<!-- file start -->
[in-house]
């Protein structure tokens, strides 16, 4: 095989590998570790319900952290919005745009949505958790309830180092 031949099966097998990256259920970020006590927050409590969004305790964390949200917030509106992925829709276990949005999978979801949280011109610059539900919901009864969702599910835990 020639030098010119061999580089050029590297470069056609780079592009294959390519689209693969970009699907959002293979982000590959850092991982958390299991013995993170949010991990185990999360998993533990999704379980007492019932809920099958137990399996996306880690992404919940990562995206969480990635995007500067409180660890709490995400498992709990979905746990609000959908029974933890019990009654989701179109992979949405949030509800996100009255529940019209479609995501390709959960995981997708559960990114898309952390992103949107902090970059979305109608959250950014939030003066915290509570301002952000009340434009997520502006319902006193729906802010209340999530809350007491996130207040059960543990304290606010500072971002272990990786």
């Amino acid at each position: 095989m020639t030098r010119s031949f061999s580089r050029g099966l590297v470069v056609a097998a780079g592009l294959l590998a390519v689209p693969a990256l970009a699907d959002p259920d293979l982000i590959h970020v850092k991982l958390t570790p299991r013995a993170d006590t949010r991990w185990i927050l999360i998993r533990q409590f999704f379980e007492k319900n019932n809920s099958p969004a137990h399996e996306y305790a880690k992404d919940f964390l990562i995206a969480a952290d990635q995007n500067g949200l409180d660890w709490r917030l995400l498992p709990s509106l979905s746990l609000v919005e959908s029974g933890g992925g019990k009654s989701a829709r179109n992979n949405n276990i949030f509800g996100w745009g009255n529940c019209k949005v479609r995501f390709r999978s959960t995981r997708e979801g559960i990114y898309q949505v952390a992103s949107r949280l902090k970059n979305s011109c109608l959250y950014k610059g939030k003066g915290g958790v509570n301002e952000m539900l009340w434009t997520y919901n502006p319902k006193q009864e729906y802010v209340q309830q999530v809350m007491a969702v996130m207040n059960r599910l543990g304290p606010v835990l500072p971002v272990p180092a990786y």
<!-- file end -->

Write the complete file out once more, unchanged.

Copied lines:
[in-house]
């Protein structure tokens, strides 16, 4: 095989590998570790319900952290919005745009949505958790309830180092 031949099966097998990256259920970020006590927050409590969004305790964390949200917030509106992925829709276990949005999978979801949280011109610059539900919901009864969702599910835990 020639030098010119061999580089050029590297470069056609780079592009294959390519689209693969970009699907959002293979982000590959850092991982958390299991013995993170949010991990185990999360998993533990999704379980007492019932809920099958137990399996996306880690992404919940990562995206969480990635995007500067409180660890709490995400498992709990979905746990609000959908029974933890019990009654989701179109992979949405949030509800996100009255529940019209479609995501390709959960995981997708559960990114898309952390992103949107902090970059979305109608959250950014939030003066915290509570301002952000009340434009997520502006319902006193729906802010209340999530809350007491996130207040059960543990304290606010500072971002272990990786």
């Amino acid at each position: 095989m020639t030098r010119s031949f061999s580089r050029g099966l590297v470069v056609a097998a780079g592009l294959l590998a390519v689209p693969a990256l970009a699907d959002p259920d293979l982000i590959h970020v850092k991982l958390t570790p299991r013995a993170d006590t949010r991990w185990i927050l999360i998993r533990q409590f999704f379980e007492k319900n019932n809920s099958p969004a137990h399996e996306y305790a880690k992404d919940f964390l990562i995206a969480a952290d990635q995007n500067g949200l409180d660890w709490r917030l995400l498992p709990s509106l979905s746990l609000v919005e959908s029974g933890g992925g019990k009654s989701a829709r179109n992979n949405n276990i949030f509800g996100w745009g009255n529940c019209k949005v479609r995501f390709r999978s959960t995981r997708e979801g559960i990114y898309q949505v952390a992103s949107r949280l902090k970059n979305s011109c109608l959250y950014k610059g939030k003066g915290g958790v509570n301002e952000m539900l009340w434009t997520y919901n502006p319902k006193q009864e729906y802010v209340q309830q999530v809350m007491a969702v996130m207040n059960r599910l543990g304290p606010v835990l500072p971002v272990p180092a990786y």